With the ideal of never making two albums that sound the same, Starfyler 59 returned with Everybody Makes Mistakes. While everyone may make mistakes, Jason Martin made very little here.
The album start off with the My Island-esque "Play The C Chord," which is probably the best known song off of the album. Next is "No New Kinda Story;" this excellent song is loaded with keyboards and other sounds filling the background as a single guitar and drums take the lead. When "20 Dollar Bills" starts, it's nothing but Martin and a piano, but soon the song fills with harps, synths and other keys. It's really just a beautiful song all together, but sadly only lasts a little over two minutes. The next track, "No More Shows," is an upbeat, Matchbox Twenty sounding, alt rock track, but sadly, once again, the track barely lasts over the two minute mark, leaving the listener wanting more.
Up next is the mellow "Just Try". While it may be soft, it still offers solid instrumentation and vocals of Martin's higher-range. Though it is an excellent song, it's very unexpected following "No More Shows."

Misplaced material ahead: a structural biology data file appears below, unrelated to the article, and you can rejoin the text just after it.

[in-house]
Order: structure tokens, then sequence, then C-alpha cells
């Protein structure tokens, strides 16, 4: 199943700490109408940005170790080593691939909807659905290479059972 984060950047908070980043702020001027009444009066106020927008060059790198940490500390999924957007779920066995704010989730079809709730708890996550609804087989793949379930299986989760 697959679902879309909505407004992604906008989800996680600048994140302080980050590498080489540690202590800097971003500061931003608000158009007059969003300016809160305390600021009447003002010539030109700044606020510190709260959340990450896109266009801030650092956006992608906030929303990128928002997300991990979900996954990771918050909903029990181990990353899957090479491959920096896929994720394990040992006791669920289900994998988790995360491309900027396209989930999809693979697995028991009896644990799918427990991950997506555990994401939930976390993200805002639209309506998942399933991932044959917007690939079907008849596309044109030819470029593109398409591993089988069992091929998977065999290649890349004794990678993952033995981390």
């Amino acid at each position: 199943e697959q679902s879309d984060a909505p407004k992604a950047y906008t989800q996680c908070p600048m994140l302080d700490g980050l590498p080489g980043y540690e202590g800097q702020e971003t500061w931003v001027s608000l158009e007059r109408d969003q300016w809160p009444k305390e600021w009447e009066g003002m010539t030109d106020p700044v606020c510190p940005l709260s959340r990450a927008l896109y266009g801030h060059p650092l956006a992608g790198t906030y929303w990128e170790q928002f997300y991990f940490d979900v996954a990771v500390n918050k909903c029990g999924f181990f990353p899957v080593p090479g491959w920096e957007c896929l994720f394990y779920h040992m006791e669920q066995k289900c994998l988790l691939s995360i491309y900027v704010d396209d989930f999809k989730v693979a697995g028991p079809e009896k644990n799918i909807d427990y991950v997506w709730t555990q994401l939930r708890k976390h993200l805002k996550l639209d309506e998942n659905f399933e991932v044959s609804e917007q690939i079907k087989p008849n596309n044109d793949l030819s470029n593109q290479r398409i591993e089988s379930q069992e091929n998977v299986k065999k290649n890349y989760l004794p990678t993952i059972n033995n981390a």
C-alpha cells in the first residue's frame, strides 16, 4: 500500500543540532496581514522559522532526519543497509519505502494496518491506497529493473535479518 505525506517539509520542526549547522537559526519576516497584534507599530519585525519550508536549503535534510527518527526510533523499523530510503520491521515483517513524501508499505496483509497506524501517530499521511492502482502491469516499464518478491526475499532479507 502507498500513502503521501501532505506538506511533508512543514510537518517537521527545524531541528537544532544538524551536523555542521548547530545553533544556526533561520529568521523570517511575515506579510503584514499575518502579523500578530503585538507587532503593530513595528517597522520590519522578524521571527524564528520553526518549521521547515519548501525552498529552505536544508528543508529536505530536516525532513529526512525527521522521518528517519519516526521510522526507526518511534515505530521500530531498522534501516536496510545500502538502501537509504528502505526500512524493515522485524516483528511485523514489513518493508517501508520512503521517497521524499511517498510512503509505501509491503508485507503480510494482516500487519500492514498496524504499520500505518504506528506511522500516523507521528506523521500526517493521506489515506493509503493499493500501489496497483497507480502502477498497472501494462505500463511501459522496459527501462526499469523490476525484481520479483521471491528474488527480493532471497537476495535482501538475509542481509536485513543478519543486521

Changing genres once again, Jason and crew unleashed the southern influenced "My Name." With little more than an acoustic guitar and drums on the verses, and two electric guitars on the chorus, "My Name" is very far from sounding empty compared with the keyboards that lace the other songs on the album.
"My Name" gives way to another upbeat, guitar-lead song called "A Dethroned King." This song, while having a slower tempo, still somehow pulls off the label of being upbeat and sounding like it could almost be off the album I Am the Portuguese Blues. Next is "Going Places," sounding like a song that would better fit on an album by Poema or Tal & Acacia. Though not a bad song by any means, it just sounds strange hearing Mr. Martin's vocals over such a light and bubbly sound. Still, it does add a pretty interesting feel that suits Starflyer 59 quite well.
The final song is titled "The Party." This song, despite the name, is not a party at all. It's a very mellow song, but does pretty well at keeping the listener interested and then just leaving them with some peaceful music to listen to until the hidden track comes along (which starts with a saxophone and keys in the background). The hidden track is nothing more than just some beautiful music to listen to, becoming the perfect closer for Everybody Makes Mistakes.
With the length (or lack thereof) of some tracks being the only downside to this album, Everybody Makes Mistakes is definitely an excellent album that every Starflyer fan should have in their collection.JFH Reader Review: Review date: 5/26/11, written by Tyler Hoagland for Jesusfreakhideout.com
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